Conclusions

The prevalence of antibodies in children 0 to 15 years in three urban settings in the state of Yucatan describe the high exposure and the heterogenous transmission of dengue virus by risk areas and between schools in the study sites. The enhanced surveillance strategy was useful to improve detection of dengue cases with the coincident transmission of chikungunya and Zika viruses.

The right to deworming: The case for girls and women of reproductive age

21 November 2018 - 10:00pm

by Theresa W. Gyorkos, Antonio Montresor, Vicente Belizario, Beverley-Ann Biggs, Mark Bradley, Simon J. Brooker, Martin Casapia, Philip Cooper, Sila Deb, Nicolas L. Gilbert, Rubina Imtiaz, Virak Khieu, Stefanie Knopp, Ornella Lincetto, Layla S. Mofid, Denise Mupfasoni, Cori Vail, Jozef Vercruysse

Modelling the cost-effectiveness of a rapid diagnostic test (IgMFA) for uncomplicated typhoid fever in Cambodia

19 November 2018 - 10:00pm

by Mari Kajiwara Saito, Christopher M. Parry, Shunmay Yeung

Typhoid fever is a common cause of fever in Cambodian children but diagnosis and treatment are usually presumptive owing to the lack of quick and accurate tests at an initial consultation. This study aimed to evaluate the cost-effectiveness of using a rapid diagnostic test (RDT) for typhoid fever diagnosis, an immunoglobulin M lateral flow assay (IgMFA), in a remote health centre setting in Cambodia from a healthcare provider perspective. A cost-effectiveness analysis (CEA) with decision analytic modelling was conducted. We constructed a decision tree model comparing the IgMFA versus clinical diagnosis in a hypothetical cohort with 1000 children in each arm. The costs included direct medical costs only. The eligibility was children (≤14 years old) with fever. Time horizon was day seven from the initial consultation. The number of treatment success in typhoid fever cases was the primary health outcome. The number of correctly diagnosed typhoid fever cases (true-positives) was the intermediate health outcome. We obtained the incremental cost effectiveness ratio (ICER), expressed as the difference in costs divided by the difference in the number of treatment success between the two arms. Sensitivity analyses were conducted. The IgMFA detected 5.87 more true-positives than the clinical diagnosis (38.45 versus 32.59) per 1000 children and there were 3.61 more treatment successes (46.78 versus 43.17). The incremental cost of the IgMFA was estimated at $5700; therefore, the ICER to have one additional treatment success was estimated to be $1579. The key drivers for the ICER were the relative sensitivity of IgMFA versus clinical diagnosis, the cost of IgMFA, and the prevalence of typhoid fever or multi-drug resistant strains. The IgMFA was more costly but more effective than the clinical diagnosis in the base-case analysis. An IgMFA could be more cost-effective than the base-case if the sensitivity of IgMFA was higher or cost lower. Decision makers may use a willingness-to-pay threshold that considers the additional cost of hospitalisation for treatment failures.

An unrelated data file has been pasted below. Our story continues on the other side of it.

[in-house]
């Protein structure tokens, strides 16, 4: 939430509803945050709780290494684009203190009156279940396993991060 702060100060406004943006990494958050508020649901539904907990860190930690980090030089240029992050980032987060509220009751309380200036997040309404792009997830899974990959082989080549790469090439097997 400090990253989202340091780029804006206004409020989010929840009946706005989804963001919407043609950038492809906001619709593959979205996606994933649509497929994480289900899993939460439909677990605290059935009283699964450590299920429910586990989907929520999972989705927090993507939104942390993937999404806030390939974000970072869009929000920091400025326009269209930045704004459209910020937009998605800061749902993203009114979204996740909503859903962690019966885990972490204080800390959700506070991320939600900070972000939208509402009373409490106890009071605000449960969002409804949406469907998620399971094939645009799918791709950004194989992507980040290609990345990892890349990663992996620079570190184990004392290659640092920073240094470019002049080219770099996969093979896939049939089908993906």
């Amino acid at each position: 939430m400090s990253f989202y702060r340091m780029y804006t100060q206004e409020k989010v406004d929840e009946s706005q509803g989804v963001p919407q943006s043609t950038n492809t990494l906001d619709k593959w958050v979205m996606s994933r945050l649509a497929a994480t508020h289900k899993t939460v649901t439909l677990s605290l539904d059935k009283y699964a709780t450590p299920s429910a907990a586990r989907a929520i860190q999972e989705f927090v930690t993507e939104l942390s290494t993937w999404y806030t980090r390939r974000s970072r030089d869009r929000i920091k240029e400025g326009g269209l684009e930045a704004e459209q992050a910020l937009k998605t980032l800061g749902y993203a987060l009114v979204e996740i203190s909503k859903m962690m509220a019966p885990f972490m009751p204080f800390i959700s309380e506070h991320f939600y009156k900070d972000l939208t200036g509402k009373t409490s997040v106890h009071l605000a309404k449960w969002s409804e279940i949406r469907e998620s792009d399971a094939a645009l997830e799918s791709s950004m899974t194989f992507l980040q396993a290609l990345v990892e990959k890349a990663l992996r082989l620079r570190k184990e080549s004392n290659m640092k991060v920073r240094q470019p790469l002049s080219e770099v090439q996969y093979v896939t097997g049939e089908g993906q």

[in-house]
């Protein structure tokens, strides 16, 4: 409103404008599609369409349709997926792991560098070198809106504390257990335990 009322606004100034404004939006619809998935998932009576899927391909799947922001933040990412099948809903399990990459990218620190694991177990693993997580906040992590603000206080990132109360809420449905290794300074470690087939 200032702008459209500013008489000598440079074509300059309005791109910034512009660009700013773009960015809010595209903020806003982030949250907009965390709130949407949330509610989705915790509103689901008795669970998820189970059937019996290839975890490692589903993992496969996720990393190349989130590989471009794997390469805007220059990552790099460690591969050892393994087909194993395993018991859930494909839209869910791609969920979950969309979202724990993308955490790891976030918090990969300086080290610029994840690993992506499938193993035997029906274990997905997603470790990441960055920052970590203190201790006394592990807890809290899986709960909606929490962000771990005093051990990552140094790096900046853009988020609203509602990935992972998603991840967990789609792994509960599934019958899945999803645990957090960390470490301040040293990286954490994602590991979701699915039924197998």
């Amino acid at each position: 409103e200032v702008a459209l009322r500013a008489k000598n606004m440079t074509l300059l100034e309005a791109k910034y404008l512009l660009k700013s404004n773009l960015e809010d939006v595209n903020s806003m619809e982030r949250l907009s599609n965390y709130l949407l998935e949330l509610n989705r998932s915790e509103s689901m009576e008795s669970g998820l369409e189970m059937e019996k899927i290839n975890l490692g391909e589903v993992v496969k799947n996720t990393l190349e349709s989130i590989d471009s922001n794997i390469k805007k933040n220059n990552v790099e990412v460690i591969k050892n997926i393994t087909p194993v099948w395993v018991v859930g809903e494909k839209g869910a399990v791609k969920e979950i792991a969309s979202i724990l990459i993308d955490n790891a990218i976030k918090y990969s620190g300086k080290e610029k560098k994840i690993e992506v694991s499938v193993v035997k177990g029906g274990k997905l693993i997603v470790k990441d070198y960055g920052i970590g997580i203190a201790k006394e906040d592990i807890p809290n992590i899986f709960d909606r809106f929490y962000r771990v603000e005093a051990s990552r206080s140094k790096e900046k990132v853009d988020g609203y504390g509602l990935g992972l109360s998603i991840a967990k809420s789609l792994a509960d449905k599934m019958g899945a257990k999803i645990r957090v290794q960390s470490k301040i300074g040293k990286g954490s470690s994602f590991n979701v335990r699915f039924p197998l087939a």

Vertical transmission of naturally occurring Bunyamwera and insect-specific flavivirus infections in mosquitoes from islands and mainland shores of Lakes Victoria and Baringo in Kenya

19 November 2018 - 10:00pm

by Yvonne Ukamaka Ajamma, Thomas Ogao Onchuru, Daniel O. Ouso, David Omondi, Daniel K. Masiga, Jandouwe Villinger

Background

Many arboviruses transmitted by mosquitoes have been implicated as causative agents of both human and animal illnesses in East Africa. Although epidemics of arboviral emerging infectious diseases have risen in frequency in recent years, the extent to which mosquitoes maintain pathogens in circulation during inter-epidemic periods is still poorly understood. This study aimed to investigate whether arboviruses may be maintained by vertical transmission via immature life stages of different mosquito vector species.

Methodology